A bill to allow elementary schools to instruct parents and kids on preventing child-sexual abuse advanced Thursday to the Senate for final consideration.
Approval came after several high-profile victims of abuse — including kidnap victim Elizabeth Smart, Miss Utah Ciera Pekarcik, and pianist Deondra Brown of the 5 Browns musical ensemble — lent support.
The Senate Education Committee voted unanimously to send HB286 to the full Senate. It previously passed the House 73-0.
The conservative Utah Eagle Forum had pushed to amend the bill to require parents to opt in and give permission for their children to attend the program. The bill instead requires notification, and allows parents to opt out if they choose.
Sen. Mark Madsen, R-Saratoga Springs, pushed the amendment sought by the Eagle Forum. “We have to be careful not to violate the very principles that this bill is about. And that is the ability to say no, and to be able to speak up and not have to endure something we don’t want,” he said.
But Sen. Steve Urquhart, R-St. George, made a successful substitute motion to pass the bill intact. “Opt-in implies there is danger in the instruction. And there is danger in the instruction. There’s danger to the perpetrator. There’s danger to the people who are doing horrific things to our kids.”
Several victims of abuse testified that programs that didn’t include opt-in provisions likely saved them.
The ex-wife of a man who was imprisoned for sexually abusing the couple’s daughter testified that her daughter told friends about the abuse because of a program at her school. She said if her ex-husband had known about the program, he surely would have kept his children from attending. The Tribune is not publishing the mother’s name to avoid identifying the abused daughter.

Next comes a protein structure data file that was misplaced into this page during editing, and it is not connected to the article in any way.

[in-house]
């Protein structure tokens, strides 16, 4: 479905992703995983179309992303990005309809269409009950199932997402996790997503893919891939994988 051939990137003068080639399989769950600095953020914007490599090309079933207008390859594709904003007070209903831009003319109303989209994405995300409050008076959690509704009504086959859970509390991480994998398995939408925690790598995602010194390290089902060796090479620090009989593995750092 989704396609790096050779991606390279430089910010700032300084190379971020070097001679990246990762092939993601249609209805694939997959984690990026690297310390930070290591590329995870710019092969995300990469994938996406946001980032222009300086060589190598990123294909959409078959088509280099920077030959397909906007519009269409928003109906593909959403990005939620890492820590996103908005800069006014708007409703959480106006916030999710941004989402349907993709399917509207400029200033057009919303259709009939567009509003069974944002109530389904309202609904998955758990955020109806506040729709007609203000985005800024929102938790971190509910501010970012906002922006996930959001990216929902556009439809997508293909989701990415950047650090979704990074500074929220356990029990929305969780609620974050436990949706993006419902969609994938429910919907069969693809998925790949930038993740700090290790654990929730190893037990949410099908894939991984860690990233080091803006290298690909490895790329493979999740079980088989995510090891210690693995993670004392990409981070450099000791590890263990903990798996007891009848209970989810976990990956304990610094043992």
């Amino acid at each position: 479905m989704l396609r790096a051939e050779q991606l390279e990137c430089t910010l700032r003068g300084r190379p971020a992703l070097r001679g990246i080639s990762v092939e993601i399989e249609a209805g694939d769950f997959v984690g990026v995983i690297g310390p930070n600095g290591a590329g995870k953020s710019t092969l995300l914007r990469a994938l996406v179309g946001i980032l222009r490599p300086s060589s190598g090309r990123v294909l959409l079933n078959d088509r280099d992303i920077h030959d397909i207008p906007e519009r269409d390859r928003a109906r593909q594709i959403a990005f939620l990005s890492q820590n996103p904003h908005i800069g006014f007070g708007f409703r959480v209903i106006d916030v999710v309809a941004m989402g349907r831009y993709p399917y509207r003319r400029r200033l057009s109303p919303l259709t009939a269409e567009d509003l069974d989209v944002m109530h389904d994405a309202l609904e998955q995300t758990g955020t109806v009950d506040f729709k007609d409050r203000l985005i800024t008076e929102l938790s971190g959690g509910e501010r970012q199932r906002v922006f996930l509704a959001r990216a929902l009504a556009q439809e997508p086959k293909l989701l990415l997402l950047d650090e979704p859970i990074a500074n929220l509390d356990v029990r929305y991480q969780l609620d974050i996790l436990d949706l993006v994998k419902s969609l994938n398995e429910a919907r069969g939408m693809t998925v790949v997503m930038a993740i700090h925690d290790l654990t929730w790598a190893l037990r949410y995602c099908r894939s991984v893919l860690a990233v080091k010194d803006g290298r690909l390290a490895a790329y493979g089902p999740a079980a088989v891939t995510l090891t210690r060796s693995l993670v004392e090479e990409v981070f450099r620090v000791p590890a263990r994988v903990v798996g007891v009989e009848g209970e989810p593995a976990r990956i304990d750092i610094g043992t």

But Gayle Ruzicka, president of the Utah Eagle Forum, said, “Good parents should not lose their right to know ahead of time that this is going to be taught,” and argued the bill might allow that.
The bill’s sponsor, Rep. Angela Romero, D-Salt Lake City, said programs are age-appropriate and focus mostly on helping children know it is not OK for someone to hurt them, and that they should tell others if that happens.
She quoted Elizabeth Smart, who watched the debate, saying, “We are taught to look both ways when crossing the street. We are taught to stop, drop and roll when there is a fire. We need to teach children how to say ‘No, this is wrong and I am uncomfortable.’ ”
Pekarcik, the reigning Miss Utah, said the bill “is not about sex. It is about safety.”
Romero said some critics claim the programs could confuse kids about the difference between appropriate affection and abuse. But Romero said because only one of every 10 kids now reports abuse, “they are already confused.”
Sen. Howard Stephenson, R-Draper, said he would like to see specific curricula before the full Senate debates the bill.